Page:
A steak restaurant in Bath – that conjures up an image of luxury and sophistication already, doesn’t it? How about if I tell you it forms the restaurant part of a Premier Inn – what image do you get then?
It was with these two conflicting expectations that I rocked up at Bar + Block on James St West after being invited to put their menu through its paces – a few steps away from the complex which houses a Wetherspoons and Odeon, but also within staggering distance from the flashy new 5-star Gainsborough Hotel and Thermae Bath Spa. Such is Bath – part student haven, part tourist trap and part playground to the super-wealthy. How you even begin to tailor your offering in the city centre here is beyond me.
Bar + Block opened in September last year, and has been plying its trade steadily and happily since then. As you’d expect, most custom comes from the Premier Inn above, and on the night we were there, a few groups of young professionals, plus the odd date.
The restaurant doesn’t shout its existence from the outside, but once you’re inside it opens up into a spacious series of areas – booths towards the sides, small tables at the back, longer and tall tables with stools towards the front. Lots of exposed brickwork, slogans etched on walls…pretty standard on the snazz rankings. Ambience was a bit lacking during the time we were there, but it is a large space, and the segmentation of the room does mean it will be hard for it to feel buzzing unless it’s fairly full.
Once settled into our table after a warm welcome from the host at the door and our incredibly pleasant waitress, we were given the menu to peruse.
The Express Menu is a popular choice – the aim is to serve dishes within 10 minutes of ordering (steak in 10min? Eeesh), and all options come in at under a tenner. A good lunch option – but we were here for a grand steak dinner!
For our starters we decided to get a selection of ‘Grazing Plates’, including the burnt ends (£4.95), Mixed wild mushroom toast (£5.95) and the chicken wings with raspberry (!) & Tabasco sauce (£5.50)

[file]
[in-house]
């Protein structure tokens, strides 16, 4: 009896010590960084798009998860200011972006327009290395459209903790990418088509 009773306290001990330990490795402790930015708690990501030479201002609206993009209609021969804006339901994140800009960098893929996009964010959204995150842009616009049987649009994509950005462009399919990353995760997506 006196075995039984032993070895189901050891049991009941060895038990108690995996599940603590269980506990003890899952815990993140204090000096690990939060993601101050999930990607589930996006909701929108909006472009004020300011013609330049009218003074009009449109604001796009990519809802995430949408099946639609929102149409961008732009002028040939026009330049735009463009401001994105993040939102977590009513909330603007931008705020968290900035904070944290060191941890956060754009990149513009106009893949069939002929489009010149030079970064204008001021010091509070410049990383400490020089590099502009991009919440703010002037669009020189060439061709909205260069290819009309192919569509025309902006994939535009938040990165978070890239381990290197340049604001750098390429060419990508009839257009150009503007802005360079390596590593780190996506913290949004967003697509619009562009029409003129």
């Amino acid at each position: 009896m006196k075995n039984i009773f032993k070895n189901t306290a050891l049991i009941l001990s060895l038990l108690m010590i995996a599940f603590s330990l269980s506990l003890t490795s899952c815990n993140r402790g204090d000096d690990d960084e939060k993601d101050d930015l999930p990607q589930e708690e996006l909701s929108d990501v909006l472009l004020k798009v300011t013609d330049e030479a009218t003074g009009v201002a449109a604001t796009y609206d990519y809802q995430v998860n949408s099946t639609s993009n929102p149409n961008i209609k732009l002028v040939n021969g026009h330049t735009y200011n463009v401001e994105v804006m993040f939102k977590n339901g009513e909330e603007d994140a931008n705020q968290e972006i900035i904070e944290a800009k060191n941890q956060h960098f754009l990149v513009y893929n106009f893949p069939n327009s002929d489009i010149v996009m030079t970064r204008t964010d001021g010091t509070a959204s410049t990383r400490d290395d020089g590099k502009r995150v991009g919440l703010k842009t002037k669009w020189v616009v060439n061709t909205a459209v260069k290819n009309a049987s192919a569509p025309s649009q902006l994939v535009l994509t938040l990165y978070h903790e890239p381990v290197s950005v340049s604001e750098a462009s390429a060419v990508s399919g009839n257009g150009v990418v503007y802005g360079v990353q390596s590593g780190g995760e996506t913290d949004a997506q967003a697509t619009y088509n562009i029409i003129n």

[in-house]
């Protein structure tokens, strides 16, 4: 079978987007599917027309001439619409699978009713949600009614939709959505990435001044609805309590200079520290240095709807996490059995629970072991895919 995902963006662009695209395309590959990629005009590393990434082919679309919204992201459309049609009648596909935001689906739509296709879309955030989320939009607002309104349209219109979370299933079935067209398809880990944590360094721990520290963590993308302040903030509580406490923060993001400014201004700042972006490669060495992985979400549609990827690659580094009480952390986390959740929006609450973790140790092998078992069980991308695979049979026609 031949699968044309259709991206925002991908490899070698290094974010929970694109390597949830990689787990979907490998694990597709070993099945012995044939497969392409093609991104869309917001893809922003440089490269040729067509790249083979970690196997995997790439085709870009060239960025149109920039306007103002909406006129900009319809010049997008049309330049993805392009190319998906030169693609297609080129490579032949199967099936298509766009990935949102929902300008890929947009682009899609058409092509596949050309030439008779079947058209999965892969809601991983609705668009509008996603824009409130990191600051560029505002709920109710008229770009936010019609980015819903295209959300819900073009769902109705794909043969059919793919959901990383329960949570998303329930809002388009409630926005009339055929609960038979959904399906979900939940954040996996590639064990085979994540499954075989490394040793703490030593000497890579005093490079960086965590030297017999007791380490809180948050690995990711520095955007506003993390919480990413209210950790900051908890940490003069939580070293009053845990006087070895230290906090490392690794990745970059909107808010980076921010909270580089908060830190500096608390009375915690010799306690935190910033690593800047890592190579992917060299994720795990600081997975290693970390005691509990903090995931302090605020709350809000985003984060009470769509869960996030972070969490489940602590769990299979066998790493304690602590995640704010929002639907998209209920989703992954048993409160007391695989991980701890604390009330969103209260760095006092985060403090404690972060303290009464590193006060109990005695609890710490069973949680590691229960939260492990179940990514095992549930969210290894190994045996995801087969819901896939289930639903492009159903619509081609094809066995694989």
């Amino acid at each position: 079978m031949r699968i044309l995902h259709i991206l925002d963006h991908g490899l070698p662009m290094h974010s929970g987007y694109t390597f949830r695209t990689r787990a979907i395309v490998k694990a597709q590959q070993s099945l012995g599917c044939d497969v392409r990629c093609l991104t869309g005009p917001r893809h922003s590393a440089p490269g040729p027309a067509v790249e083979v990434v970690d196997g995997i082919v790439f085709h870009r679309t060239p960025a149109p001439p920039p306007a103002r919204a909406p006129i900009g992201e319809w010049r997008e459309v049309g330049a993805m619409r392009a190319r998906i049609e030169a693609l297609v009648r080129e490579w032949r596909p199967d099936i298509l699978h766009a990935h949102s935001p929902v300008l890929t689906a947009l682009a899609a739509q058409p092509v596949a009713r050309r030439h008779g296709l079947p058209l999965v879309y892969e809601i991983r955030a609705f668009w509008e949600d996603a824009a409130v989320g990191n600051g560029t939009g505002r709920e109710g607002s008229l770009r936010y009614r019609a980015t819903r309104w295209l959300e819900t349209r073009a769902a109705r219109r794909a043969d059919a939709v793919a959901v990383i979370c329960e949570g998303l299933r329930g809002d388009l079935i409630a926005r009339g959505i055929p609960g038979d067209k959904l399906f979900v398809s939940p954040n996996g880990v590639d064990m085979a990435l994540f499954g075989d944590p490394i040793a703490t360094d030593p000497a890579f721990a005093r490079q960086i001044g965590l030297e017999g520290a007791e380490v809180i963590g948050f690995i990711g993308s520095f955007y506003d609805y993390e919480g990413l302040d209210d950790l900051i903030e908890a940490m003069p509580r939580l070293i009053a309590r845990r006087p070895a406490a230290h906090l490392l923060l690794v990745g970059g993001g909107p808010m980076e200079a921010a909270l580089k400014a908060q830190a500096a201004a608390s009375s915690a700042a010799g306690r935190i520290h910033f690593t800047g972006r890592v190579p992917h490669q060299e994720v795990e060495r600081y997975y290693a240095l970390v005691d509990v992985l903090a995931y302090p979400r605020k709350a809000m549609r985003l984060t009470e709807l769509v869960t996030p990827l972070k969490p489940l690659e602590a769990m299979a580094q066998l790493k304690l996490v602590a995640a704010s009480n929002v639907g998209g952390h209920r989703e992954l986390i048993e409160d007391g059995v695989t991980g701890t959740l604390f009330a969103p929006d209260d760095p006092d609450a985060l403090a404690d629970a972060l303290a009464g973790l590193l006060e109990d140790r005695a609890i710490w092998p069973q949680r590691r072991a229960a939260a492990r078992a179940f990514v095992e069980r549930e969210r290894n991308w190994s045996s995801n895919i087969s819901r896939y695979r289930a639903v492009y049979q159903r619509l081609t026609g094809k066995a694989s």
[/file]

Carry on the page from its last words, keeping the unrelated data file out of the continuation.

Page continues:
The burnt ends had a good deep and smoky flavour from the rub, but were a bit too dry for me – they had a nice crisp on some corners but overall just tasted a bit like they’d been left under a heat lamp for a bit too long. More liquid or oozy fat needed!
I enjoyed the mushrooms, cooked in a creamy truffle-infused shallot sauce, served on a slice of ciabatta and topped with a poached egg and tarragon. It was a lot of tarragon (which would have probably tasted a bit more balanced if chopped rather than placed whole across the dish), but I love the taste of tarragon, so not too bad for me. The amount of bread made this quite a dense starter, especially with the generous amount of mushrooms.
On to those chicken wings with raspberry & Tabasco sauce – understandably I was incredibly apprehensive about these, but also knew I had to try them. In the end the flavours went together surprisingly well – the glaze was just the right level of sticky, spicy and slightly sweet – the raspberry flavour started subtle before levelling up the more wings you ate. Not sure I’d have them again, but surprisingly moreish – I even licked my fingers afterwards.
On to mains. Bar + Block buy their meat in whole, so steaks can be cut to size of your choosing, but sizes are also suggested on the menu.
My usually steak-avoiding friend (he has that anxiety of paying £20+ for a main and it not being to his liking) ordered the 10oz Spiral Cut Fillet (£25.50), described as ‘A unique dish created by spiral cutting the fillet and marinating it in garlic and parsley for 24 hours for tenderness and flavour’ – I’ve had something similar at a few Argentinian steak restaurants so it’s hardly unique, but it was damn tasty, and my friend was suitably impressed by the quality and tenderness of his meat. The garlic wasn’t that present as a taste, but there was a gorgeous char,